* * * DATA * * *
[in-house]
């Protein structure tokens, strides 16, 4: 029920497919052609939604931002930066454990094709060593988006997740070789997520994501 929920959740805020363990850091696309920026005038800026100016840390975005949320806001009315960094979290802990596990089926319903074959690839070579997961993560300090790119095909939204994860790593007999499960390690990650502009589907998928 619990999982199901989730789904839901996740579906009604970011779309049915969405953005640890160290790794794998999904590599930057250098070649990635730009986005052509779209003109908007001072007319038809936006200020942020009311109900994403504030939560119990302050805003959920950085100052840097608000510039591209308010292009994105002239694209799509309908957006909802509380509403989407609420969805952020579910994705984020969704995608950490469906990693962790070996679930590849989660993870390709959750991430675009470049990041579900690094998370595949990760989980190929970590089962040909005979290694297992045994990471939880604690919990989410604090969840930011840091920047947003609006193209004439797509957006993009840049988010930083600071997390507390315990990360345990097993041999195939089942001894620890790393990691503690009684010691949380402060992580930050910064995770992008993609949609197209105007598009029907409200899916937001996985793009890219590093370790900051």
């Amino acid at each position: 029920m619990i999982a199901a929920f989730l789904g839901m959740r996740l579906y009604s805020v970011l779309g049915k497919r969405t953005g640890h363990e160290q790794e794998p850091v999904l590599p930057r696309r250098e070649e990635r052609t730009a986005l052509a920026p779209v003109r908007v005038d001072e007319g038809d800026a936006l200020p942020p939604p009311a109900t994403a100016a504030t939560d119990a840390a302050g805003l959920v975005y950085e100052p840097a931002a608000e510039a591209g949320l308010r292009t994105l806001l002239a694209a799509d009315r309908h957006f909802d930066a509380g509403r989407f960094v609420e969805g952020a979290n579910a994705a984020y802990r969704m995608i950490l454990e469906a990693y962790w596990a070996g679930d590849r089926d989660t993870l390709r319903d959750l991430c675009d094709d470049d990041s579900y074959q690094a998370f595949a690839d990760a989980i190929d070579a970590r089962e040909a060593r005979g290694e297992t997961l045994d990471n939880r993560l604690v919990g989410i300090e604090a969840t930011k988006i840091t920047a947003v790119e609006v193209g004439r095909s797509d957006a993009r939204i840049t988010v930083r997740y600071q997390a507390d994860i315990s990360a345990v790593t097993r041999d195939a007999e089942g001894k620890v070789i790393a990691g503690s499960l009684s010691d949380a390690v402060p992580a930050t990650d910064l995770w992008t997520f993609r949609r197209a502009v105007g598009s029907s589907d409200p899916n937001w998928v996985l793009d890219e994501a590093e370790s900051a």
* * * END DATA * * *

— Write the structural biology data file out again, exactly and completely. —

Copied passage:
[in-house]
């Protein structure tokens, strides 16, 4: 029920497919052609939604931002930066454990094709060593988006997740070789997520994501 929920959740805020363990850091696309920026005038800026100016840390975005949320806001009315960094979290802990596990089926319903074959690839070579997961993560300090790119095909939204994860790593007999499960390690990650502009589907998928 619990999982199901989730789904839901996740579906009604970011779309049915969405953005640890160290790794794998999904590599930057250098070649990635730009986005052509779209003109908007001072007319038809936006200020942020009311109900994403504030939560119990302050805003959920950085100052840097608000510039591209308010292009994105002239694209799509309908957006909802509380509403989407609420969805952020579910994705984020969704995608950490469906990693962790070996679930590849989660993870390709959750991430675009470049990041579900690094998370595949990760989980190929970590089962040909005979290694297992045994990471939880604690919990989410604090969840930011840091920047947003609006193209004439797509957006993009840049988010930083600071997390507390315990990360345990097993041999195939089942001894620890790393990691503690009684010691949380402060992580930050910064995770992008993609949609197209105007598009029907409200899916937001996985793009890219590093370790900051």
């Amino acid at each position: 029920m619990i999982a199901a929920f989730l789904g839901m959740r996740l579906y009604s805020v970011l779309g049915k497919r969405t953005g640890h363990e160290q790794e794998p850091v999904l590599p930057r696309r250098e070649e990635r052609t730009a986005l052509a920026p779209v003109r908007v005038d001072e007319g038809d800026a936006l200020p942020p939604p009311a109900t994403a100016a504030t939560d119990a840390a302050g805003l959920v975005y950085e100052p840097a931002a608000e510039a591209g949320l308010r292009t994105l806001l002239a694209a799509d009315r309908h957006f909802d930066a509380g509403r989407f960094v609420e969805g952020a979290n579910a994705a984020y802990r969704m995608i950490l454990e469906a990693y962790w596990a070996g679930d590849r089926d989660t993870l390709r319903d959750l991430c675009d094709d470049d990041s579900y074959q690094a998370f595949a690839d990760a989980i190929d070579a970590r089962e040909a060593r005979g290694e297992t997961l045994d990471n939880r993560l604690v919990g989410i300090e604090a969840t930011k988006i840091t920047a947003v790119e609006v193209g004439r095909s797509d957006a993009r939204i840049t988010v930083r997740y600071q997390a507390d994860i315990s990360a345990v790593t097993r041999d195939a007999e089942g001894k620890v070789i790393a990691g503690s499960l009684s010691d949380a390690v402060p992580a930050t990650d910064l995770w992008t997520f993609r949609r197209a502009v105007g598009s029907s589907d409200p899916n937001w998928v996985l793009d890219e994501a590093e370790s900051a």